The Elements of Voice: Connecting to Your Audience & Making Your Work Shine

Storytelling Blog 061416

By Taylor Martindale Kean

#TeamMoonsail is excited to announce the launch of our guest blog series. Each month, we’ll tap an expert in our networks to share their insights. This week, we asked literary agent Taylor Martindale Kean to share her storytelling and writing voice tips. Taylor is an agent with Full Circle Literary, and has discovered and represented critically-acclaimed young adult authors such as Emery Lord (When We Collided), Anna-Marie McLemore (The Weight of Feathers), Annie Cardi (The Chance You Won’t Return), and Aisha Saeed (Written in the Stars). You can follow Taylor on twitter @TMartindaleKean.

Taylor Storytelling quote 1I have a favorite quote, from author Willa Cather, who wrote incredible and important fiction and nonfiction in the first half of the 20th century—most notably novels like My Ántonia, O Pioneers!, and Pulitzer Prize-winning One of Ours. She said, “There are only two or three human stories, and they go on repeating themselves as fiercely as if they had never happened before.

I have always loved this quote. It has always spoken to me as the clearest statement that it doesn’t matter which story you’re telling, but how you’re telling it, how fiercely the characters are experiencing their own story, how genuinely you’re connecting to your audience. But how to make your story achieve this level of connection?

In the publishing world, we are constantly talking about voice. When agents and editors are looking for new authors and exciting books to sign up, we are looking to see how a project can stand out from its competitors. How does it differ from similar books? What will make it strongly unique? And most importantly, how is it going to engage the audience and pull readers in from the first page?

The answer is always voice. Taylor Storytelling quote 2

There is a balance to storytelling, of course there is! Readers want to see a compelling story, characters they can connect with and root for, a plot that is paced correctly and keeps the story moving. But how many of you have read something where you didn’t particularly like the character, or maybe thought the story was familiar, but you still couldn’t get enough of it? Me, too. That’s voice. It’s the mysterious x-factor that keeps readers begging to turn the page, to get more from that author.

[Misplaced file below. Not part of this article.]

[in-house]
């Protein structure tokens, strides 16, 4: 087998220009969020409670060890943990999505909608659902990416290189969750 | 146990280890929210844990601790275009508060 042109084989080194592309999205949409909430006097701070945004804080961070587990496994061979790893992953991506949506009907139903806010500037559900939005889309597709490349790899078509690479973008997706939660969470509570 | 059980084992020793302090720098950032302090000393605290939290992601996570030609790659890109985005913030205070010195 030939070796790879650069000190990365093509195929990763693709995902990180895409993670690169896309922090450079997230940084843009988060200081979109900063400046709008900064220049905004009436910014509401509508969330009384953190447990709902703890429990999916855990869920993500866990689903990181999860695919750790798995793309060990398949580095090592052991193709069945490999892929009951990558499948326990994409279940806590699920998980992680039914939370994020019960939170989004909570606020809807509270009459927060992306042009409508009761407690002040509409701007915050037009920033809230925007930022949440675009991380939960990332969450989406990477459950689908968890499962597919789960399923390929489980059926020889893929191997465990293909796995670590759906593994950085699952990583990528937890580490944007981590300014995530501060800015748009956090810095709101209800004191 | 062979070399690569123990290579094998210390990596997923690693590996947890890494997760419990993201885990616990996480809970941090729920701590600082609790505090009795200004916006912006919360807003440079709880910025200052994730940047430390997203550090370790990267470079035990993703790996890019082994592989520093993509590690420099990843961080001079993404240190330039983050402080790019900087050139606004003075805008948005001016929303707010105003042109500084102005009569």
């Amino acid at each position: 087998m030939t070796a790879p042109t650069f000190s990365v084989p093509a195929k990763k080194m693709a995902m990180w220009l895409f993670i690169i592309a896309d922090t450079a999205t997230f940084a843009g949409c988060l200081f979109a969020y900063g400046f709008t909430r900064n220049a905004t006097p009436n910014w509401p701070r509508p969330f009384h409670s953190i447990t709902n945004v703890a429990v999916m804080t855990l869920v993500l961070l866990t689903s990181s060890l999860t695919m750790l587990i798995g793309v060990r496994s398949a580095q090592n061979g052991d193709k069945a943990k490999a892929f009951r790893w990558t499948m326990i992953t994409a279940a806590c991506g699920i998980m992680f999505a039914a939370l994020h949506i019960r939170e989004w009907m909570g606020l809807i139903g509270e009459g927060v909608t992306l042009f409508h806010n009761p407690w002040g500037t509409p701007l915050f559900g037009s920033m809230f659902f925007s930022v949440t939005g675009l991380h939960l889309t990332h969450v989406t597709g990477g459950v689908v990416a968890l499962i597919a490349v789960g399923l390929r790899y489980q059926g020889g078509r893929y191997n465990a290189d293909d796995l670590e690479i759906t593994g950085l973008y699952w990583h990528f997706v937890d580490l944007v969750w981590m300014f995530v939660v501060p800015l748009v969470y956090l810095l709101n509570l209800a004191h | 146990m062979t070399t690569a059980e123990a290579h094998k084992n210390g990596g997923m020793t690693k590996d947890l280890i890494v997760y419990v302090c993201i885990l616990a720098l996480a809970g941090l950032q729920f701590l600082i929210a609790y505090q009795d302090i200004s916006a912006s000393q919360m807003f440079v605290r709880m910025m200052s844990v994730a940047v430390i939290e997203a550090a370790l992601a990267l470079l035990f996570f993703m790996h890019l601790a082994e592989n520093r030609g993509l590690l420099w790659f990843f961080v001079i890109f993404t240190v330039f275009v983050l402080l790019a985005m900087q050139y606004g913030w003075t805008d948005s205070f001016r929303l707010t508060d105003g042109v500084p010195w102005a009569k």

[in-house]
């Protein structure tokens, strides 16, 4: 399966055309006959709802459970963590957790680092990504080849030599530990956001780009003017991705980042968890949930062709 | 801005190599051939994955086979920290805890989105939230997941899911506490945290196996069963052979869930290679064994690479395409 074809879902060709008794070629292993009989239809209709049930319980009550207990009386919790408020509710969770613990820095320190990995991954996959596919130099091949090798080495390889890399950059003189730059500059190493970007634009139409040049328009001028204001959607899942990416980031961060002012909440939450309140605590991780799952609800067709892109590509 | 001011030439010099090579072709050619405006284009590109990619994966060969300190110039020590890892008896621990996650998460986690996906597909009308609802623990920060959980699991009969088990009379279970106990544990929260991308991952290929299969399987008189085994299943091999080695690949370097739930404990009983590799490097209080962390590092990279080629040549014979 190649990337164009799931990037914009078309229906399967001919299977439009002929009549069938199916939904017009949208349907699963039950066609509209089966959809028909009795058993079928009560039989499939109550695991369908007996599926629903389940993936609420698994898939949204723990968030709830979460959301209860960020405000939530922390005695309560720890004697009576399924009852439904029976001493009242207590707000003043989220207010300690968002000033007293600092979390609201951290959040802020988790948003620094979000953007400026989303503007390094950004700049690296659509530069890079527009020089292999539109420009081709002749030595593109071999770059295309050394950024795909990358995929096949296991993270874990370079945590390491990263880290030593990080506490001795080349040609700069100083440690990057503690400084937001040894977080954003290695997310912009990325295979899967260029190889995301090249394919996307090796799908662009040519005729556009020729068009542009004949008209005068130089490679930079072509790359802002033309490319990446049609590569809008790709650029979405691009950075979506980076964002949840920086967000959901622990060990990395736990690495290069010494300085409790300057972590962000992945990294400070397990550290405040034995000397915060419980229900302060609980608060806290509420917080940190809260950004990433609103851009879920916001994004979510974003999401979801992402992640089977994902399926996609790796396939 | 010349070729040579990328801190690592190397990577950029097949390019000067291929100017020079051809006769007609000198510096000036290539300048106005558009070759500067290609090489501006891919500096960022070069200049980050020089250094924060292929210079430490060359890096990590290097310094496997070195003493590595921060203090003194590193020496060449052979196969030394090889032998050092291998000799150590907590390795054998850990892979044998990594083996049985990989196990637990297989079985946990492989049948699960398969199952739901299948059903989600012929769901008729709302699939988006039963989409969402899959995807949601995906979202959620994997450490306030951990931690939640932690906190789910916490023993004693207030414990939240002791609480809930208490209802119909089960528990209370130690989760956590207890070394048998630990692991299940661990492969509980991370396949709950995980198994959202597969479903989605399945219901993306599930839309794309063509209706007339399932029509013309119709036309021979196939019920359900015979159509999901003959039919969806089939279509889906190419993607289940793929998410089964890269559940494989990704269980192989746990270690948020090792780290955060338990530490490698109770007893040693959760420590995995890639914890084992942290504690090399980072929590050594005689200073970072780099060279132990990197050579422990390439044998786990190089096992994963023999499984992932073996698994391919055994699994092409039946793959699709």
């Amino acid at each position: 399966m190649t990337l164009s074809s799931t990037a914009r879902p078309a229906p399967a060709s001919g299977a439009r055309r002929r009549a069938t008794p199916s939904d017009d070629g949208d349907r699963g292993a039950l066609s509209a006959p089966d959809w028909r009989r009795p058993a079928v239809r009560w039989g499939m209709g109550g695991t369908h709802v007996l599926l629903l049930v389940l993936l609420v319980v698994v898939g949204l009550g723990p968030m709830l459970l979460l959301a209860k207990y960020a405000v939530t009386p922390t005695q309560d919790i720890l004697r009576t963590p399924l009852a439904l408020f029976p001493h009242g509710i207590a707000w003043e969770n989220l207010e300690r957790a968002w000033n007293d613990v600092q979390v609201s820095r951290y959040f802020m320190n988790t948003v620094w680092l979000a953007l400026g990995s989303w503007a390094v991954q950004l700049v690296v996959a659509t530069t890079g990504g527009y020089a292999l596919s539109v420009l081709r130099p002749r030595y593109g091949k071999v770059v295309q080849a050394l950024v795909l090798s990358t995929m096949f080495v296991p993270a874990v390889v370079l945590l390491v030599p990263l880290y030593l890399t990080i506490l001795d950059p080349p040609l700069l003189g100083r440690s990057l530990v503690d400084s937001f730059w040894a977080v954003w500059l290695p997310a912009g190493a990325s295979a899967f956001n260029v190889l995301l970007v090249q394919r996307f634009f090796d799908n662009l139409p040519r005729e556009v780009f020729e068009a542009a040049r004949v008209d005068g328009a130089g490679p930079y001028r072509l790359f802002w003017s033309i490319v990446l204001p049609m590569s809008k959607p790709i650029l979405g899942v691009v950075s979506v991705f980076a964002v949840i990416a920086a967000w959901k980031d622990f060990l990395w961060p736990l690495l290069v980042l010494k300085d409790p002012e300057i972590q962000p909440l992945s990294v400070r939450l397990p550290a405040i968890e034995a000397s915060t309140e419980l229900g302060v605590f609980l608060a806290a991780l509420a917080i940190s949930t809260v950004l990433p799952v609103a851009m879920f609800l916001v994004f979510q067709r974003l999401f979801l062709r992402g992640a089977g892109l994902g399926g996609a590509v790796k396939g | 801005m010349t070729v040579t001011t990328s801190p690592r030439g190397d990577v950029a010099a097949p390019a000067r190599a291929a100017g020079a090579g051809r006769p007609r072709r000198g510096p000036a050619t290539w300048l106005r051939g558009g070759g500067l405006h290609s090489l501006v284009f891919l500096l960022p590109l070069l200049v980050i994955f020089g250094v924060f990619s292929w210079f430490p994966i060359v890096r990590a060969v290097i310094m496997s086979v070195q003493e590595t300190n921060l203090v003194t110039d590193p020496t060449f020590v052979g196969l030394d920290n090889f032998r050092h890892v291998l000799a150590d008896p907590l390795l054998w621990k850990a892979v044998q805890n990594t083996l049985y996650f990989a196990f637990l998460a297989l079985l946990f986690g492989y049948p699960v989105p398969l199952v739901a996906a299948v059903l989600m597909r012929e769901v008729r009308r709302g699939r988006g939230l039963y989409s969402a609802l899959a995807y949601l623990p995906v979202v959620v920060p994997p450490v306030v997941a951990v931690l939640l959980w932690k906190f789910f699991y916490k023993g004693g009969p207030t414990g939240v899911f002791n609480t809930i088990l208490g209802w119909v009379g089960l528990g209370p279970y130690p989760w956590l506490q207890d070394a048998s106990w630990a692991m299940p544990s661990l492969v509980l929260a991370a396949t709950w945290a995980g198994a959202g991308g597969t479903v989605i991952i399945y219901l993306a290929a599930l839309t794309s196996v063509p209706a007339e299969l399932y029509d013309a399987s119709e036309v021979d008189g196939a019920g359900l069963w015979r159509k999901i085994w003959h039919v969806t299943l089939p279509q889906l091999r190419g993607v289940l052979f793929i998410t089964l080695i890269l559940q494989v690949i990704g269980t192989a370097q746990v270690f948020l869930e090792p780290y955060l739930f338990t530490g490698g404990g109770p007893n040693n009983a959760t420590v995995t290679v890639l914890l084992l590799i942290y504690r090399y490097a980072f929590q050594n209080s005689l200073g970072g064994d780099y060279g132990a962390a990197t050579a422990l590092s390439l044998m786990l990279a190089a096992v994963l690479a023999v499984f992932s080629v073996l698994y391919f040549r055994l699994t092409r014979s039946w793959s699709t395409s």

And here’s the best part: it’s not mysterious. Just like any other writing element, it is a skill to be learned, constantly practiced, and continually strengthened. Voice is your brand, the identity and tone you infuse into your writing. It is the personality and emotion you bring to your work. Voice builds a sense of character and narrator, and it’s the author’s stamp on a work. It’s the element that allows a work to be cohesive and emotional. Voice is also subjective, and that’s all right. Some readers are going to enjoy your narrative voice, and some might not connect with it as strongly. That’s okay. Part of developing voice is learning how to pull in your audience, not every audience.

When I talk to authors about how they can develop voice in their work, there are five elements I highlight. A great voice can be any combination of these elements—sometimes one at a time, a few at a time, or all at once. Here are, in my opinion, the top five elements of great voice. (Disclaimer: these are geared toward fiction writing, but can easily be applied to any style or work!)

  • Be specific: Generalization won’t create a strong start for your voice. I want to hear what’s important and noticeable to this narrator, not everything that may or may not be connected.
  • Be sensory: Make sure you’re using the 5 senses. This keeps your voice rich and vibrant.
  • Be authentic: The narrative voice of your manuscript should be authentic to your character/narrator, and your characters themselves need to be individualized.
  • Be immersive: Use voice to keep your reader immersed in your characters’ experiences and emotions. Don’t let readers detach from the moment—i.e. Don’t let your reader hear ‘your’ thoughts (as the author). Make them stay connected to your narrator.
  • Be authoritative: Your voice needs to have authority, allowing the reader to trust that your narrator is the right one to tell the story.

Voice can take some time to develop. The authors I work with create a unique voice for each character, while also building their particular brands as authors. It’s something that should take work, and some projects will be easier than others. But don’t ever give up on it. The work to create a fresh, unique, compelling voice will never be wasted. And your audience will thank you for it.

Martindale KeanTaylor Martindale Kean
Literary Agent, Full Circle Literary